Over on their Newsweek NurtureShock blog, Po Bronson and Ashley Merryman recently posted an awesome article about the downside of always telling kids to work harder.
The article explores a conundrum. In the US, recent research on praise indicates that we should praise students for their process, not for any perceived “innate qualities.” “Process praise” (such as, “I love the colors you used in your painting, can you tell me how you picked them?”) is constructive, because you can control your process and effort. But praising someone’s innate qualities (“You’re such a great artist!”) is not helpful because you can’t control your innate qualities. And kids will do anything to hold on to a positive label—including no longer taking risks that might show the label to be untrue. (For example, only making paintings they think others will approve of, or that would support the “great artist” label.)
Here’s the kicker. In the US, we believe that the amount of effort we put in is something we can control. But in China, where the emphasis is already on effort (a variable that we in the US believe we can control), many Chinese students believe that their ability to try hard is a fixed trait beyond their control.
I thought that the crux of the article was that teachers in China don’t teach strategies. They just tell students to try harder, but they do not tell students how to apply effort more skillfully.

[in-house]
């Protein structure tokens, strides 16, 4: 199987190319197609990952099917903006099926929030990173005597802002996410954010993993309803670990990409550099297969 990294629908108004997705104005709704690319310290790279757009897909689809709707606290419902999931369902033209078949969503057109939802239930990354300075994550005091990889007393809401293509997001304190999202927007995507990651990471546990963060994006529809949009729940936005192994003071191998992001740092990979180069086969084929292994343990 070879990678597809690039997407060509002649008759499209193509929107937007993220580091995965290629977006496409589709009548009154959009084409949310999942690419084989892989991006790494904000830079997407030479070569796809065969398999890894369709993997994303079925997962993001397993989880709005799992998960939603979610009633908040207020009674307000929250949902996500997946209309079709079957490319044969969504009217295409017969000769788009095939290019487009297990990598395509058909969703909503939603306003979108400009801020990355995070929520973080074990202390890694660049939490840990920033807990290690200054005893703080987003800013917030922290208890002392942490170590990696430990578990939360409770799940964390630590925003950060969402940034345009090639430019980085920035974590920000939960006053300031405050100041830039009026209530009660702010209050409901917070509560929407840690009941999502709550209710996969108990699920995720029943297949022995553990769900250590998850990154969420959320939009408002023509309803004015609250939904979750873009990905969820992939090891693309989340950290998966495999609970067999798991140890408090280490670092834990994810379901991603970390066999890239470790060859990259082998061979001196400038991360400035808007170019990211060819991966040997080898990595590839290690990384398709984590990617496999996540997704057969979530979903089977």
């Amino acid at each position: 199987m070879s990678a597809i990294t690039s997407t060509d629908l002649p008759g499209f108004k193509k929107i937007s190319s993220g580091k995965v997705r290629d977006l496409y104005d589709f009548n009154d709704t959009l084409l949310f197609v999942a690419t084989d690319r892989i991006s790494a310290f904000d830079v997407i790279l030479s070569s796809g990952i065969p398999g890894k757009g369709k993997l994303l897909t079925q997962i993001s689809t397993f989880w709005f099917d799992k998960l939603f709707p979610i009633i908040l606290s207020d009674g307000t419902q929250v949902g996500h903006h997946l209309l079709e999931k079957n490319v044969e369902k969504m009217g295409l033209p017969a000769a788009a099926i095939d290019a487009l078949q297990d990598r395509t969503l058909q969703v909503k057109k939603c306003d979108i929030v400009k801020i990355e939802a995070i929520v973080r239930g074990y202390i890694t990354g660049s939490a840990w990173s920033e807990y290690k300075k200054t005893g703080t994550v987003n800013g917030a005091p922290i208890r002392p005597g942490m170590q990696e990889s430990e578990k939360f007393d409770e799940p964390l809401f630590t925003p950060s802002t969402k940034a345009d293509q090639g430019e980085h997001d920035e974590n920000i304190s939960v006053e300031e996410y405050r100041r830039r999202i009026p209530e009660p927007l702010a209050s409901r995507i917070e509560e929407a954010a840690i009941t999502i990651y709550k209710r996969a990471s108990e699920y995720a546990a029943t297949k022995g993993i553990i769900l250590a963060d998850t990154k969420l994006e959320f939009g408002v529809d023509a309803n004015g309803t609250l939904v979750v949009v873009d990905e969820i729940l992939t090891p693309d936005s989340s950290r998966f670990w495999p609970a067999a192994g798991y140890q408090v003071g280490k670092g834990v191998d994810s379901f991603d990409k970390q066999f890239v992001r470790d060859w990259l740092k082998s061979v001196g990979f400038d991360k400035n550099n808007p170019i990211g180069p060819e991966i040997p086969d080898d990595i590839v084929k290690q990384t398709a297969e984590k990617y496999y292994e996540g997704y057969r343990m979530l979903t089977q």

However, I don’t think that this problem is limited to the Chinese educational system—American educators do it too. (The Chinese schoolteacher’s instructions to “try harder” reminds me of Rafe Esquith’s observations that math teachers in the US frequently tell struggling students to “read it again” or “use their head,” even though he’s never seen any teacher get results with these instructions. Which is understandable—they’re not strategic instructions. So Chinese educators are not alone in having this problem.)
To take a step back, let’s consider the research that forms the background for this article’s discussion of education in China: the work of psychologist Carol Dweck. Her groundbreaking research into the effects of praise on children’s motivation is frequently summarized this way: you should praise students for effort because it’s something students can control.
But Carol Dweck isn’t just saying that we should praise kids for their effort—she’s saying that we should praise their process, and also help them explore their process.
When Persistence Isn’t Enough